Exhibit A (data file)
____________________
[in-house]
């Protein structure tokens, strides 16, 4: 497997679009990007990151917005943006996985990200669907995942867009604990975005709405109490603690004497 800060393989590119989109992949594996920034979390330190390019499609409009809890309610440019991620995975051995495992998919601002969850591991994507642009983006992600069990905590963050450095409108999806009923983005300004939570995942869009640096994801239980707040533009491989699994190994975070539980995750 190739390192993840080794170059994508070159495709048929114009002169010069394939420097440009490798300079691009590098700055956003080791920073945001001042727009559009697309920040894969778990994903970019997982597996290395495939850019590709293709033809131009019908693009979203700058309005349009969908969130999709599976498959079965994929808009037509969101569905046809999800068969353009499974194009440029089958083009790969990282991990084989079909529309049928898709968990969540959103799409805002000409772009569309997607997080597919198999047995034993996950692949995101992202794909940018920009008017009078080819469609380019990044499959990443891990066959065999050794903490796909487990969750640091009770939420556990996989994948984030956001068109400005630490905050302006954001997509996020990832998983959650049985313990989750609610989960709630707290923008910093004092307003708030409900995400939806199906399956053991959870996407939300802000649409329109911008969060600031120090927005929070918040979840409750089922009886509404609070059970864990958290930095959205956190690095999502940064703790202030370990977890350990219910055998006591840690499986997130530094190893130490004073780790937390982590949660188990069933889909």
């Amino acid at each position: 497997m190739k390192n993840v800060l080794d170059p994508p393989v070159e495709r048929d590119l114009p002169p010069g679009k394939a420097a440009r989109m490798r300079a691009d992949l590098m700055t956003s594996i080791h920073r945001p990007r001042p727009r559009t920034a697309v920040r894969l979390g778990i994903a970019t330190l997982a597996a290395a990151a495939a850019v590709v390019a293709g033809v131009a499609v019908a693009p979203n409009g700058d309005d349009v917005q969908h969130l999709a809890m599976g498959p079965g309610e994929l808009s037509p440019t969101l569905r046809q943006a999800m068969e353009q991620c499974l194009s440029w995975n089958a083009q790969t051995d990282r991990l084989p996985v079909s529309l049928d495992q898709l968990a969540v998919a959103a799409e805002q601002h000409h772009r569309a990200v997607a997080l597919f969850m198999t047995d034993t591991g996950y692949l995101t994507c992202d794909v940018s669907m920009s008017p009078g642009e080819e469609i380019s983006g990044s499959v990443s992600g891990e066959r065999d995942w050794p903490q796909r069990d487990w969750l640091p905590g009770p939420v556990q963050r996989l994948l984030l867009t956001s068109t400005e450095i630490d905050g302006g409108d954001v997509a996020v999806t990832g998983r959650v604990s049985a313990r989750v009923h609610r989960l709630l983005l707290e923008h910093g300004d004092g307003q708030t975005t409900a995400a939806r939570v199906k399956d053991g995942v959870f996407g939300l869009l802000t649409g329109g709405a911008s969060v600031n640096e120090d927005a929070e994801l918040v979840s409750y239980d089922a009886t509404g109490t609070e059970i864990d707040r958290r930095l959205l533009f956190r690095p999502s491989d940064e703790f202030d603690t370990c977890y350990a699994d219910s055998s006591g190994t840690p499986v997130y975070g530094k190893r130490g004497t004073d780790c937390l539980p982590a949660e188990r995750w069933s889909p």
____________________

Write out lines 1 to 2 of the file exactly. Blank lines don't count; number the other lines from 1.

[in-house]
């Protein structure tokens, strides 16, 4: 497997679009990007990151917005943006996985990200669907995942867009604990975005709405109490603690004497 800060393989590119989109992949594996920034979390330190390019499609409009809890309610440019991620995975051995495992998919601002969850591991994507642009983006992600069990905590963050450095409108999806009923983005300004939570995942869009640096994801239980707040533009491989699994190994975070539980995750 190739390192993840080794170059994508070159495709048929114009002169010069394939420097440009490798300079691009590098700055956003080791920073945001001042727009559009697309920040894969778990994903970019997982597996290395495939850019590709293709033809131009019908693009979203700058309005349009969908969130999709599976498959079965994929808009037509969101569905046809999800068969353009499974194009440029089958083009790969990282991990084989079909529309049928898709968990969540959103799409805002000409772009569309997607997080597919198999047995034993996950692949995101992202794909940018920009008017009078080819469609380019990044499959990443891990066959065999050794903490796909487990969750640091009770939420556990996989994948984030956001068109400005630490905050302006954001997509996020990832998983959650049985313990989750609610989960709630707290923008910093004092307003708030409900995400939806199906399956053991959870996407939300802000649409329109911008969060600031120090927005929070918040979840409750089922009886509404609070059970864990958290930095959205956190690095999502940064703790202030370990977890350990219910055998006591840690499986997130530094190893130490004073780790937390982590949660188990069933889909």